A machine learning approach to pedestrian detection for autonomous vehicles using High-Definition 3D Range Data
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AuthorNavarro Lorente, Pedro Javier; Fernández Andrés, José Carlos; Borraz Morón, Raúl; Alonso Cáceres, Diego
Research GroupDivisión de Sistemas en Ingeniería Electrónica (DSIE)
Knowledge AreaLenguajes y Sistemas Informáticos
SponsorsThis work was partially supported by ViSelTR (ref. TIN2012-39279) and cDrone (ref. TIN2013-45920-R) projects of the Spanish Government, and the “Research Programme for Groups of Scientific Excellence at Region of Murcia” of the Seneca Foundation (Agency for Science and Technology of the Region of Murcia—19895/GERM/15). 3D LIDAR has been funded by UPCA13-3E-1929 infrastructure projects of the Spanish Government. Diego Alonso wishes to thank the Spanish Ministerio de Educación, Cultura y Deporte, Subprograma Estatal de Movilidad, Plan Estatal de Investigación Científica y Técnica y de Innovación 2013–2016 for grant CAS14/00238.
PublisherEd. Molecular Diversity Preservation International (MDPI)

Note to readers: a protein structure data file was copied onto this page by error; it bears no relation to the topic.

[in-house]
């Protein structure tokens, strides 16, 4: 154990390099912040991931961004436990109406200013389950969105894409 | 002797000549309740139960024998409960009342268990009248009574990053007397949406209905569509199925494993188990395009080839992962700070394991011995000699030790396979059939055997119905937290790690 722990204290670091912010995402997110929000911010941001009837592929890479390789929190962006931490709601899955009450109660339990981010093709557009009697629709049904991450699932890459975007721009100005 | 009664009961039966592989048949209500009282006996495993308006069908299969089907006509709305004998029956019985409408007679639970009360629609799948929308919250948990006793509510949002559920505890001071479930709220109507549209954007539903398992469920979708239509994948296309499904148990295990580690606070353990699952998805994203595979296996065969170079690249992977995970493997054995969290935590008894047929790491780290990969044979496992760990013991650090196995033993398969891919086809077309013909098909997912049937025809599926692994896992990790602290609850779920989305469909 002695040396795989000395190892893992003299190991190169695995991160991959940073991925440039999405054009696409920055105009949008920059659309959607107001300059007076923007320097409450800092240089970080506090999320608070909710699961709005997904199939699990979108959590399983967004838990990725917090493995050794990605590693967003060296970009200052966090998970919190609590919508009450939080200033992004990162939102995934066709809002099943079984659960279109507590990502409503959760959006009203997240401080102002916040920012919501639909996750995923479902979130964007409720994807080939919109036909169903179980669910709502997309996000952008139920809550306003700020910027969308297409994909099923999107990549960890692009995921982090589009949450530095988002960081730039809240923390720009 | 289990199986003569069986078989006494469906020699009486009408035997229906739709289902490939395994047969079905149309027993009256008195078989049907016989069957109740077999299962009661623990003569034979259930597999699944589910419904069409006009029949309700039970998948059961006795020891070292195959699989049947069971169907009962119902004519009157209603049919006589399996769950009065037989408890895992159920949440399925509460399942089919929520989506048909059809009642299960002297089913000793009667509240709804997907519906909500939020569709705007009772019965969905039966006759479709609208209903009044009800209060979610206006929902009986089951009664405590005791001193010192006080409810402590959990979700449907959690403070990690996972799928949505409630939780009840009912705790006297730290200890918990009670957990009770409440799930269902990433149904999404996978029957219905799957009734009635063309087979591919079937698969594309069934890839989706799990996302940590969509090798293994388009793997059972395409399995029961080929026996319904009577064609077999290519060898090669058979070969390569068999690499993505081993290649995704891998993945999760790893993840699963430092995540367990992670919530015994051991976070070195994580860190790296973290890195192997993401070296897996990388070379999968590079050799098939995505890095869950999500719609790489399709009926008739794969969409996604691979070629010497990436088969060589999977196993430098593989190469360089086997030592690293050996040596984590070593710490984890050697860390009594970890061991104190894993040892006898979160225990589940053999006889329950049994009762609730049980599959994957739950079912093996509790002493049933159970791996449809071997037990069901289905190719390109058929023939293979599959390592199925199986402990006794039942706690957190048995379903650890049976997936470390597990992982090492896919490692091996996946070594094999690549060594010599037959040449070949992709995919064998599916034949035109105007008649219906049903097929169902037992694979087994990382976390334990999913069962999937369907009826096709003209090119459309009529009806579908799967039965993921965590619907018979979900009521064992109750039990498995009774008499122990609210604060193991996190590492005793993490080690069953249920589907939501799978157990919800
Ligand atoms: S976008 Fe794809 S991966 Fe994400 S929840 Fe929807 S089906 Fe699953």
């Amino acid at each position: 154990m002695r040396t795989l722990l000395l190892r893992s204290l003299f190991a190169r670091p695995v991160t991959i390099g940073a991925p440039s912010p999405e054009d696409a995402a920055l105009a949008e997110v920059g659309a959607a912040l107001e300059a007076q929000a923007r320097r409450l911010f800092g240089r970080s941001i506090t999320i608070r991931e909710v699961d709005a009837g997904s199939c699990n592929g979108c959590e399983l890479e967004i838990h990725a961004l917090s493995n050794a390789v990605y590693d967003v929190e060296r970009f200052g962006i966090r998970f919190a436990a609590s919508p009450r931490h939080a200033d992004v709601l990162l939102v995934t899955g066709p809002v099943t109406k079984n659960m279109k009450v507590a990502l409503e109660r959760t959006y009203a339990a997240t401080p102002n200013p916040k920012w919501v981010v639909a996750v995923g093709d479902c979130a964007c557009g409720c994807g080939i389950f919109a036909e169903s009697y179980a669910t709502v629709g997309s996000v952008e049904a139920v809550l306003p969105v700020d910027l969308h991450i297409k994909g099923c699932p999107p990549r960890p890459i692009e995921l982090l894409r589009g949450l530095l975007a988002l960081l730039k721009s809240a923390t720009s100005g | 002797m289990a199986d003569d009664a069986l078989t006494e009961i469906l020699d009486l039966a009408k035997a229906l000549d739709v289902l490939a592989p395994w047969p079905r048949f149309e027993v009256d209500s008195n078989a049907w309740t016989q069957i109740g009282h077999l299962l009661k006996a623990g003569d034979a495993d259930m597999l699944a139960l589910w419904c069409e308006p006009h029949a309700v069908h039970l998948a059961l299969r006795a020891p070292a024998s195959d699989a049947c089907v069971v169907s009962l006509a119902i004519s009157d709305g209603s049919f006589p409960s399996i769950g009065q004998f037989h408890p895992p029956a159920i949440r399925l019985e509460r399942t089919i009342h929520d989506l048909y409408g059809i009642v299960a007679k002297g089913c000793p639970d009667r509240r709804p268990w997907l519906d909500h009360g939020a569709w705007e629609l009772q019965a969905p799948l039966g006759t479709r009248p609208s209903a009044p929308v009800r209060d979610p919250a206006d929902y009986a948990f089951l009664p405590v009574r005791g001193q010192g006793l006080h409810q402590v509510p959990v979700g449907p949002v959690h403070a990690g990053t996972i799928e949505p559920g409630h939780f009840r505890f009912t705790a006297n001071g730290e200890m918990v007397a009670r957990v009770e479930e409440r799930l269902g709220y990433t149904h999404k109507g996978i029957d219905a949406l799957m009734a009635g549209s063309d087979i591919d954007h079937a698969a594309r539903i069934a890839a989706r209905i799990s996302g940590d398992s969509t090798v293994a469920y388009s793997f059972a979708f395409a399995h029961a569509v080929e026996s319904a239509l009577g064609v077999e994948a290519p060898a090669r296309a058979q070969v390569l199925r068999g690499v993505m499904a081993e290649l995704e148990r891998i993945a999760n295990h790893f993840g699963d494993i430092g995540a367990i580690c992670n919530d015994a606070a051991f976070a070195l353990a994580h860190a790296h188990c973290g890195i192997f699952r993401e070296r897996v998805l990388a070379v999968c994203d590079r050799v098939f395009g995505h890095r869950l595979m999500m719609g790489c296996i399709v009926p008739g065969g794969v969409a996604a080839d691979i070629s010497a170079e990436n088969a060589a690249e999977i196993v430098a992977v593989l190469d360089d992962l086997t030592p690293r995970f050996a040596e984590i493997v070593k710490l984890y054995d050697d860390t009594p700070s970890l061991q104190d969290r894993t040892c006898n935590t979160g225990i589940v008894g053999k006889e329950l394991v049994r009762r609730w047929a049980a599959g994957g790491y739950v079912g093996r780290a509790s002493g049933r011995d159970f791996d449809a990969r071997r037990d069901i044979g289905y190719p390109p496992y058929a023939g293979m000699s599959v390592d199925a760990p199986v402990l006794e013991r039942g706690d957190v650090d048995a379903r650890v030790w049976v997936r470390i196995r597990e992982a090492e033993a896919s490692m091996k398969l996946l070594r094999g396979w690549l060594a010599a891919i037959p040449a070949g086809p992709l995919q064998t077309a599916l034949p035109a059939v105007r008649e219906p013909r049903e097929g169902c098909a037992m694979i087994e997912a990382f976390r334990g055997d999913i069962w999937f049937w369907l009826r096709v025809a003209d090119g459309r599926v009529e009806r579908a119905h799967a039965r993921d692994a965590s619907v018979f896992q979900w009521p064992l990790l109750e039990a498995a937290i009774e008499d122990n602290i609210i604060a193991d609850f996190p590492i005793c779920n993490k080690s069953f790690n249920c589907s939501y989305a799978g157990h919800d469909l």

Bibliographic CitationNavarro, Pedro J et al. “A machine learning approach to pedestrian petection for autonomous vehicles using High-Definition 3D Range Data.” Sensors (Basel, Switzerland) vol. 17,1 18. 23 Dec. 2016, doi:10.3390/s17010018
3D LIDAR sensor
This article describes an automated sensor-based system to detect pedestrians in an autonomous vehicle application. Although the vehicle is equipped with a broad set of sensors, the article focuses on the processing of the information generated by a Velodyne HDL-64E LIDAR sensor. The cloud of points generated by the sensor (more than 1 million points per revolution) is processed to detect pedestrians, by selecting cubic shapes and applying machine vision and machine learning algorithms to the XY, XZ, and YZ projections of the points contained in the cube. The work relates an exhaustive analysis of the performance of three different machine learning algorithms: k-Nearest Neighbours (kNN), Naïve Bayes classifier (NBC), and Support Vector Machine (SVM). These algorithms have been trained with 1931 samples. The final performance of the method, measured a real traffic scenery, which contained 16 pedestrians and 469 samples of non-pedestrians, shows sensitivity (81.2%), accuracy (96.2%) and ...
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